Sunday, January 24, 2010

Evaluating and saving: critical elements to healthy use of finanaces!

I read an interesting article in the Raleigh News and Observer two Sundays ago (1/24). Unfortunately, I can't find it online, or I'd link to it for you. Basically, it's an editorial written by a dad whose son really wanted a cell phone for his 15th birthday. Dad said "Sure," but there were conditions attached...

The thing I liked about this is how the dad forced his teenager to do two things concerning money: think (evaluate) and save. When we step back and truly evaluate an item before purchasing it, we make better decisions. A couple of lessons I've learned...the hard way:

1. Cowboy boots. I got it in my head that I wanted cowboy boots. Don't know why. Finally got them after three months of thinking about them. Do I wear them? Rarely. They weren't a good buy, and I had no idea why I wanted them or what I'd wear them with. I'm going to hang on to them until my feet return to non-pregnant size. If they're not on my feet over six times between May and August, they're getting sent to the local Goodwill!

2. A Smart Phone. Gosh, I've been wanting one of these for ages. However, I haven't needed one. My phone does one thing, and it does it well: it allows me to make phone calls. That's about it. I can receive texts, but I rarely accept them because it charges more to my account. Things are going to change, though. I'm going through real estate training right now. Once I become a full-fledged agent, I'm going to NEED one of these phones (according to everyone I've asked-and I've asked at least 30 of my classmates already listing and selling). My endless research on CNET and Consumer Reports will be brought to fruition! :) I'm sure I'll enjoy my new phone (won't get it until April) greatly and that it'll be very useful in my new (part-time only!) job.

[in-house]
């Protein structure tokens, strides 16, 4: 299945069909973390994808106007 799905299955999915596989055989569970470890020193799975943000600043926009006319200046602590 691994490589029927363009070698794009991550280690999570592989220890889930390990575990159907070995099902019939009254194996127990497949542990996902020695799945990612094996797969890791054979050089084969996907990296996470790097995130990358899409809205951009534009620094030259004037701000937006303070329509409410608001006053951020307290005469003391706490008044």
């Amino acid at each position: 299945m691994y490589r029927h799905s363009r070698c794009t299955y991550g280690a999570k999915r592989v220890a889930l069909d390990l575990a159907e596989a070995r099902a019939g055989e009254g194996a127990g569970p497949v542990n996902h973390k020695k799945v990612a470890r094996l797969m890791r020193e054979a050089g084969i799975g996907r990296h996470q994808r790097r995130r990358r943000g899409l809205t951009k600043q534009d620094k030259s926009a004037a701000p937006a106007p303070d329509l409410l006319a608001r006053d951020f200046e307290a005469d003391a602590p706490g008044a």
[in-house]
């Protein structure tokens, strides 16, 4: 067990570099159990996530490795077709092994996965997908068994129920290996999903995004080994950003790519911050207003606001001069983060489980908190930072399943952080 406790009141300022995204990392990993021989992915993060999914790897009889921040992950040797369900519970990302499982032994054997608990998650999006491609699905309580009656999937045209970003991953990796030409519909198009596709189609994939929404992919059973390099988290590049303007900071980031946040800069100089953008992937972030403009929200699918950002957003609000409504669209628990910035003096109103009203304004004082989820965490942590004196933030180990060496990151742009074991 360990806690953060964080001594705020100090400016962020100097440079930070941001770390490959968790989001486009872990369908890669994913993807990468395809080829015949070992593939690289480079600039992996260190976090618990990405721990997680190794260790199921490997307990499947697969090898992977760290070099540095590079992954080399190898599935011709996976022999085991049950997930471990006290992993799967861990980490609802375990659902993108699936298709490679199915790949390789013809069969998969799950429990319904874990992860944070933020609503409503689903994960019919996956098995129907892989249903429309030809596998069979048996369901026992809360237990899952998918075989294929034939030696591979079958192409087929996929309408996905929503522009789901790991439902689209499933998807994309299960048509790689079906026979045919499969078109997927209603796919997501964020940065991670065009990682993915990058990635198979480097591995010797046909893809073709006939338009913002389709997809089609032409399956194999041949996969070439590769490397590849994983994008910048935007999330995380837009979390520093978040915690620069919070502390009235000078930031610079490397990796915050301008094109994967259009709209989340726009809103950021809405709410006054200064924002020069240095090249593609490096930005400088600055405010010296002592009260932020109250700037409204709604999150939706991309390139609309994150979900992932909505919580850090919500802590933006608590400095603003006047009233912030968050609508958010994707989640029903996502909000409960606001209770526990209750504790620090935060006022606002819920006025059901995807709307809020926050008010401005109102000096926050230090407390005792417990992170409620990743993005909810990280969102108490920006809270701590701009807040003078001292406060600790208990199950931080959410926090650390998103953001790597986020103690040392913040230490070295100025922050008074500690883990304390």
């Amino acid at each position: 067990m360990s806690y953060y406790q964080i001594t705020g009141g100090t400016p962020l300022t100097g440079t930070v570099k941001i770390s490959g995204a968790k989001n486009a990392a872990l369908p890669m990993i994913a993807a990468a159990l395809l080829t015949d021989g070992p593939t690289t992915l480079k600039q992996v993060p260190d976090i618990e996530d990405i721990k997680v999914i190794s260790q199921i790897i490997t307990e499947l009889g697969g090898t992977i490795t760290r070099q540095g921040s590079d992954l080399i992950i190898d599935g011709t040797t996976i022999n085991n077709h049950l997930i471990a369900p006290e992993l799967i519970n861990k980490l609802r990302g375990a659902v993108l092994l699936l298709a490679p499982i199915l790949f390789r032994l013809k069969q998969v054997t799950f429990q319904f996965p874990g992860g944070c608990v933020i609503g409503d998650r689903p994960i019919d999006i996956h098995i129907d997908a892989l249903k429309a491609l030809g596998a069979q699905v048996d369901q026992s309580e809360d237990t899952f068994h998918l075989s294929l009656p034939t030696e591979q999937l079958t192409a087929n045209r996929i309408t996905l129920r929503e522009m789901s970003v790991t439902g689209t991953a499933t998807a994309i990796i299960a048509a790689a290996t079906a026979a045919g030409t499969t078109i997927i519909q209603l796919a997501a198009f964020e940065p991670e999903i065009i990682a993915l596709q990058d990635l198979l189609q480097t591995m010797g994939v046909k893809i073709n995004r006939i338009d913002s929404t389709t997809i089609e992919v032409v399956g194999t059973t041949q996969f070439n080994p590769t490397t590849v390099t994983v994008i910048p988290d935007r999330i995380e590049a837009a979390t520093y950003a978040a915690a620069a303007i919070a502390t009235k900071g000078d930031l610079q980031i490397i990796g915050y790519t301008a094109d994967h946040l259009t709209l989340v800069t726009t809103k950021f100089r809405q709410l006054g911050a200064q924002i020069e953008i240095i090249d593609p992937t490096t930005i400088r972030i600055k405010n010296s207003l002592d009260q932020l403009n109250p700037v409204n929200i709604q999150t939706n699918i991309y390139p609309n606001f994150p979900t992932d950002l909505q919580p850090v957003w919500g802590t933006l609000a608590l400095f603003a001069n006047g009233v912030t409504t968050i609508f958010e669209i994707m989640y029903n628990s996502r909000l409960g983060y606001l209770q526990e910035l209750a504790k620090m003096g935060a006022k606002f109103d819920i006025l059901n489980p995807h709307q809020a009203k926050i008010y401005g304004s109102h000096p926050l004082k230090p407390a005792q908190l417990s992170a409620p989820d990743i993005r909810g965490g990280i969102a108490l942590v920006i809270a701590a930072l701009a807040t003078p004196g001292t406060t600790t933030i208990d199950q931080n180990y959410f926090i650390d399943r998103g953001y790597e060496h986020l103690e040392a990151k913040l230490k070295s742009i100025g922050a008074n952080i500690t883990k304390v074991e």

So, evaluation is one of the greater parts of valor in shopping. If you decide you can't live without the newest widget, fine. But be sure you deconflict your purchase with what you already have or what your money is already allotted for (i.e., credit card bills, insurance, utilities, loan payments, etc.)! There's nothing wrong with wanting something new. Just make it work with what you have.

Which brings me to my second point: SAVE your money for the things you want. Why buy on credit and make interest payments on top of the face-value price (unless you can pay off your card at the end of the cycle-if so, bravo!)? Start a "Got to Have My Smart Phone" fund within your bank accounts and funnel yourself money every paycheck. The money will add up fairly quickly, and you'll appreciate your purchase that much more.

If you have kids begging you for a huge purchase (i.e., their own cell phone and new plan for themselves), tell them sure, as long as they pay for half of the phone purchase and half of the monthly bill. This gives them input and more important, responsibility, in the matter. Think of how many ways you can damage your phone. Now think of how many ways your teenager can damage a phone. Isn't his/her responsibility in the matter just a bonus for the both of you?

Saving and exercising personal discipline over your finances takes a lot of mental strength, but I know you can do it! Instant gratification is just that: here now, gone tomorrow. Think about how much more you'll enjoy your stuff if you've determined you actually want it and how you can use it and if you've saved your money to acquire it. Happy evaluating and saving!

-Domestic Goddess out.


  1. Hey Gaby! Here's a shoe buying rule to live by, particuarly for fancy shoes (ie my red pumps or your cowboy boots): While you walk around the store with your jeans rolled up admiring the super cute pair of shoes on your feet, think of AT LEAST 3 outfits (just my personal #) you could wear them with. I have left many a darling pair in the store when I forced myself to realize I didn't own enough that matched, but I have also left the store with a few pairs I am glad I bought and wear surprisingly often! This rule has revolutionized a couple of my girlfriends' shoe-buying habits, too :)

  2. Brittany, sorry for the late reply! I loved your idea for purchases. I typically use the two week rule: If I see something wonderful and am still thinking about what a great addition it'd be to my closet two weeks later, then I give myself the green light to purchase it. By combining your idea with mine, I think I'll have an even better "weeding out" process than before. Thanks!